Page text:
• Eric Sean says:

    I really enjoyed Red Country but after reading the 1 and 2 star reviews I’ve changed my mind. I reckons most on here will do likewise, if they’ve a modicum of sense.

  • jeffgoopy says:

    Loved best served cold. If you’re going onto Amazon to read reviews, I suggest look at the veet reviews, hilarious.

  • Brian Goren says:

    Best Served Cold is by far your best book. Most people couldn’t handle Not reading about Logan or Glokta. I say to them “Eat a Big Fat Turd you Scum” Some of the Darkest Shit I ever read was in that book, keep them coming. Damn Pastries!!!

  • AntMac says:

    What is truely amusing about the mindset of that review, is the hypocrisy it reveals. Hypocrisy is the worst fault of the human race imho, and while men a guilty of it also, women certainly have the inside running.

    What woman would not pour scorn and hatred on a fat, unfit man who aspired to date a model?. Which of them would criticise the model for saying “She couldn’t afford to be seen walking with a fat guy on her arm. It could ruin her reputation”. Yet every woman in the world would scream and rant to hear a male who had restrained his appetite, and exercised, saying he didn’t want to be seen walking with a fat moll.

  • Rowan says:

    WOW!!!! I just checked out the Subterranean Press website and saw the new cover for “The Heroes”and it is Bad To the Bone!! I would say it is my favorite cover for Joe’s work by far and it happens to be my favorite book of his as well… You guys gotta check it out, fantastic!

  • John B says:

    Its 12.36 am, I am in bed, and I have just spent the last 36 minutes reading lots of 1 star reviews of various Abercrombie books. Oh God.

  • Setsubeast says:

    Best Served Cold was excellent, and I loved that the protagonist was a woman. It was a definite shift in tone though (not nearly as much snarkiness as in previous books), and I wonder if fans found that jarring.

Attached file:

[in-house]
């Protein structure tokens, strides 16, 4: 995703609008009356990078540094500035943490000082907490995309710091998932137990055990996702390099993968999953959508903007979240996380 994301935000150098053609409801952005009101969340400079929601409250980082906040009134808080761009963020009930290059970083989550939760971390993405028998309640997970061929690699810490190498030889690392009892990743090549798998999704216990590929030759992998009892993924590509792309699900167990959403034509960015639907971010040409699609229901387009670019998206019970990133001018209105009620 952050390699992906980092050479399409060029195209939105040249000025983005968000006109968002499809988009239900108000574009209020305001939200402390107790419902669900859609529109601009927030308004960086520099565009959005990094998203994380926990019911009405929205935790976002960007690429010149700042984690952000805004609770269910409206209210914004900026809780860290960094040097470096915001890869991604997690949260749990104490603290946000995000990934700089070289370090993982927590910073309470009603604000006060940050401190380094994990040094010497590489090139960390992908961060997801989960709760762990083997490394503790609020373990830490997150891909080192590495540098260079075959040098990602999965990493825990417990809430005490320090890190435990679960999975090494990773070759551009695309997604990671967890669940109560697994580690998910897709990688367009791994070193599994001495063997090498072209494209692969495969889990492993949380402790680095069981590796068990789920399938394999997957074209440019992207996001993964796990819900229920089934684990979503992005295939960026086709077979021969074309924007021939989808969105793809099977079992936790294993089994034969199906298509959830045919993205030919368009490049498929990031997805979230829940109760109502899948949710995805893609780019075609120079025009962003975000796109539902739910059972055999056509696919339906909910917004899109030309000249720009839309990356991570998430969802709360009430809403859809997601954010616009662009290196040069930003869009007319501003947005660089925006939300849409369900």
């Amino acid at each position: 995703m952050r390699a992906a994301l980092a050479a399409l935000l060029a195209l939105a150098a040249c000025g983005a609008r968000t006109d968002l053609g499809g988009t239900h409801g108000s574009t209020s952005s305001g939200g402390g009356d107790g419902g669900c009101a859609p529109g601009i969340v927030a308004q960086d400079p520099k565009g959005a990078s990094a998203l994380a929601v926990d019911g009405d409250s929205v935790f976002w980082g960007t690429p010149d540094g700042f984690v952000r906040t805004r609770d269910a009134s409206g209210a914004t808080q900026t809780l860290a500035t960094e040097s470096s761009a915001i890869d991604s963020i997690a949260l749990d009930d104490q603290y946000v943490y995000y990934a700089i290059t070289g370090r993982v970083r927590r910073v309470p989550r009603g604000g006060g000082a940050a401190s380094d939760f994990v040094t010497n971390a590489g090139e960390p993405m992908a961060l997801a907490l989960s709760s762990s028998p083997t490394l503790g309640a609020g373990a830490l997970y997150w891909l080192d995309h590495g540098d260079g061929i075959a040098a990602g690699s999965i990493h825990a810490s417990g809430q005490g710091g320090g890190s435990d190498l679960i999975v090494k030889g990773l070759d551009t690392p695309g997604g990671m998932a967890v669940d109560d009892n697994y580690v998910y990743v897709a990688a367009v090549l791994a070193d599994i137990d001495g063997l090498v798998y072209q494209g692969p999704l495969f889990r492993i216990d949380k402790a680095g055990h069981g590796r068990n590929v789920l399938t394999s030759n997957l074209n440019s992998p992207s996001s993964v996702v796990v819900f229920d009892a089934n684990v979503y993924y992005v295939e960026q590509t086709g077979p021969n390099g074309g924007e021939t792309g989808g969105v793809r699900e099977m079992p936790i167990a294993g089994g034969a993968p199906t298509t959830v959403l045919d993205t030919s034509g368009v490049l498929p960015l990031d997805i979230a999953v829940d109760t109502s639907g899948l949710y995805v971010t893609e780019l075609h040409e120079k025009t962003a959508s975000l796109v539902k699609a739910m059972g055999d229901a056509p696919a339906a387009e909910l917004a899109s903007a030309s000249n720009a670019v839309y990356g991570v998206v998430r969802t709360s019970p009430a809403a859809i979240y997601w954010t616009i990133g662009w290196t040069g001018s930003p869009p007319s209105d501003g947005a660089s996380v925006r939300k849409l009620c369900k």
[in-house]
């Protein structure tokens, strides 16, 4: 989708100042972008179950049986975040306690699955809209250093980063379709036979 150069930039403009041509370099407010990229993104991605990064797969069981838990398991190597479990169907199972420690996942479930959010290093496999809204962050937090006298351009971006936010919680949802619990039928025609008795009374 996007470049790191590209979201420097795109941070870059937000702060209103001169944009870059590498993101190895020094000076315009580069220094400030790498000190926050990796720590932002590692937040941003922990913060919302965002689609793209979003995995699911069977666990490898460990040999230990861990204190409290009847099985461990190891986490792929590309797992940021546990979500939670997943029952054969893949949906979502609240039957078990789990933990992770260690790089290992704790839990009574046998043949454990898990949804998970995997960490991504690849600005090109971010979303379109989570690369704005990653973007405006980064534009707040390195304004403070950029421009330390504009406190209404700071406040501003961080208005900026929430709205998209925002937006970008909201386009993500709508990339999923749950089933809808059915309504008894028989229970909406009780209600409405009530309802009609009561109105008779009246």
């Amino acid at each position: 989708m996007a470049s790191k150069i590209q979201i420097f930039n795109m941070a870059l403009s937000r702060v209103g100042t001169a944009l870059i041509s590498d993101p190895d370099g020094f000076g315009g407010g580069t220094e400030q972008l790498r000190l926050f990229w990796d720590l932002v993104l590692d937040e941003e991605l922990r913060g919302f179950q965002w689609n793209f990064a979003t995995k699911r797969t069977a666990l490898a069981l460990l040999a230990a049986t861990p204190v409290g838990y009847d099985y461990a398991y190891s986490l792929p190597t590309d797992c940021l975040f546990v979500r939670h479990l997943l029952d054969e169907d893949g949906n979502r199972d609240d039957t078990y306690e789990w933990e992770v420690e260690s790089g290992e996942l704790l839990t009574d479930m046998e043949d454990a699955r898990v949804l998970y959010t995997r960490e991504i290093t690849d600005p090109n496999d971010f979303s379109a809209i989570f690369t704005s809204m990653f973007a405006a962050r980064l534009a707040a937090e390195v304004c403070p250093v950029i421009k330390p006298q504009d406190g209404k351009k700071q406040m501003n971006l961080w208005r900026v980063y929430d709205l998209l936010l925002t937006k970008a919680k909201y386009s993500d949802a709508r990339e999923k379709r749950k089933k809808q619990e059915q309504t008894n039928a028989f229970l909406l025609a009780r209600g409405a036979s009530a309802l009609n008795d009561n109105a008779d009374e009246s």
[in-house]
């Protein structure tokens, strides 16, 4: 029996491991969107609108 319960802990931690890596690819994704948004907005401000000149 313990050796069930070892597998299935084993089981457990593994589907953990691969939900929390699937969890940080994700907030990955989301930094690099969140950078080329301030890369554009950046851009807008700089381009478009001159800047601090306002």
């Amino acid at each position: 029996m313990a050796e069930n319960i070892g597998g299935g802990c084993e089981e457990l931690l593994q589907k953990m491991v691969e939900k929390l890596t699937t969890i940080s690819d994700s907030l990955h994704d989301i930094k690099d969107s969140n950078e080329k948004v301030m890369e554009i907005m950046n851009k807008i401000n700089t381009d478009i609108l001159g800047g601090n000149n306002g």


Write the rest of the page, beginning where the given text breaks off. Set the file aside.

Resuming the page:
I LOVE the way Shivers developed over the course of the series, and I really sympathized with Gorst. I miss Logan the most. Characters that wish for something better amidst the shit and awfulness that they deal with are really relatable. Their frustrations ring true.

  • Kirk says:

    To Hammer,
    Not sure i recommended a “fight to the death” for Shivers and Lamb, i just wanted more closure. as it is theres little to stop Shivers coming back for a dust up next week once the mood takes him. As for the adopted family i would suggest that their involvement in Lamb/Logens tale is over the bloody nine has been let loose again and isnt the blood letting and vicious put downs what we ( as readers ) love about these books.Plus versatility? in an individual character is not desirable , its poor writing, Less lamb and more Ninefingers please

  • bobbby says:

    Joe, in case Logen appears in any future book, I would love to have a third person view of the Bloody-Nine fighting.
    And after the fight is over, a conversation between Logen and this third party person would be awesome.

  • Luke says:

    BSC was soo good.I don’t know how it got poorer reviews than the others. Also I’m not sure what it says about me that my two favorite Abercrombie characters are Monza and Glokta…

  • Ranma says:

    Hei Joe,

    I’ve just finished Red Country. I’m not going to write a review here, but yeah, this is my top 5 list of your books: 1 Best Served Cold, 2 The Blade Itself, 3 The Heroes, 4 Red Country, 5 (ex aequo) Before They are Hanged, Last Argument of Kings.

    Overall, I enjoyed reading Red Country, a brave attempt to write a Fantasy-Western! (not an easy task for anyone…)